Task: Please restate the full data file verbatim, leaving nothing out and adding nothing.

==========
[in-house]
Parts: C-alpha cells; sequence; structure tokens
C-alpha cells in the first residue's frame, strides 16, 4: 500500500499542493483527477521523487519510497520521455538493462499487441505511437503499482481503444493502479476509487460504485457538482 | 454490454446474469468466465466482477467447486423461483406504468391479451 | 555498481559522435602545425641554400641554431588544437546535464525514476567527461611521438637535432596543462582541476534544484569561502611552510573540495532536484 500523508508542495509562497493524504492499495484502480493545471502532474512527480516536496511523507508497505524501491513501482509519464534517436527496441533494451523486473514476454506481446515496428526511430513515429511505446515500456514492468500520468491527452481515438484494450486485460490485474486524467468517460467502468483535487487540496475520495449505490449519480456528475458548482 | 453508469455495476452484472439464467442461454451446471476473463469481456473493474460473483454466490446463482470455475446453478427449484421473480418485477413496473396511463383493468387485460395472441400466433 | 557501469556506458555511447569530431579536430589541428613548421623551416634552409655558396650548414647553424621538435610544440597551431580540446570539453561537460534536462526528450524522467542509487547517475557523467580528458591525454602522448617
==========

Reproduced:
[in-house]
Parts: C-alpha cells; sequence; structure tokens
C-alpha cells in the first residue's frame, strides 16, 4: 500500500499542493483527477521523487519510497520521455538493462499487441505511437503499482481503444493502479476509487460504485457538482 | 454490454446474469468466465466482477467447486423461483406504468391479451 | 555498481559522435602545425641554400641554431588544437546535464525514476567527461611521438637535432596543462582541476534544484569561502611552510573540495532536484 500523508508542495509562497493524504492499495484502480493545471502532474512527480516536496511523507508497505524501491513501482509519464534517436527496441533494451523486473514476454506481446515496428526511430513515429511505446515500456514492468500520468491527452481515438484494450486485460490485474486524467468517460467502468483535487487540496475520495449505490449519480456528475458548482 | 453508469455495476452484472439464467442461454451446471476473463469481456473493474460473483454466490446463482470455475446453478427449484421473480418485477413496473396511463383493468387485460395472441400466433 | 557501469556506458555511447569530431579536430589541428613548421623551416634552409655558396650548414647553424621538435610544440597551431580540446570539453561537460534536462526528450524522467542509487547517475557523467580528458591525454602522448617